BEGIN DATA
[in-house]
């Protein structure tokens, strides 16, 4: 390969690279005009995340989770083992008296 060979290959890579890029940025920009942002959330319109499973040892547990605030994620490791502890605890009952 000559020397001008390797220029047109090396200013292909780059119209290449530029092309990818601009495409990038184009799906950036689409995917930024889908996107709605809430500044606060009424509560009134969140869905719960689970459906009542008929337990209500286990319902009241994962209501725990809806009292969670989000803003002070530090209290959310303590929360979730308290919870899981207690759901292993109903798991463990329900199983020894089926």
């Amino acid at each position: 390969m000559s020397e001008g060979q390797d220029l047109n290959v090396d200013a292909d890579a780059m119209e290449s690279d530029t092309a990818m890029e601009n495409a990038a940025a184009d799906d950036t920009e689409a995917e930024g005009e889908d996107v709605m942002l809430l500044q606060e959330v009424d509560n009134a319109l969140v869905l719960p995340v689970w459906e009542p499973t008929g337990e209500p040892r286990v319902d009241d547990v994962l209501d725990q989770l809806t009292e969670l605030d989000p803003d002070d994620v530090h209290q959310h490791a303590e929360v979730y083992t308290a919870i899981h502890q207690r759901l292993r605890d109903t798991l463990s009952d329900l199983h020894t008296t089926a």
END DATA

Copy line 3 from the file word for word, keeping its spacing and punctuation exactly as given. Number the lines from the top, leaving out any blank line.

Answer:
């Amino acid at each position: 390969m000559s020397e001008g060979q390797d220029l047109n290959v090396d200013a292909d890579a780059m119209e290449s690279d530029t092309a990818m890029e601009n495409a990038a940025a184009d799906d950036t920009e689409a995917e930024g005009e889908d996107v709605m942002l809430l500044q606060e959330v009424d509560n009134a319109l969140v869905l719960p995340v689970w459906e009542p499973t008929g337990e209500p040892r286990v319902d009241d547990v994962l209501d725990q989770l809806t009292e969670l605030d989000p803003d002070d994620v530090h209290q959310h490791a303590e929360v979730y083992t308290a919870i899981h502890q207690r759901l292993r605890d109903t798991l463990s009952d329900l199983h020894t008296t089926a």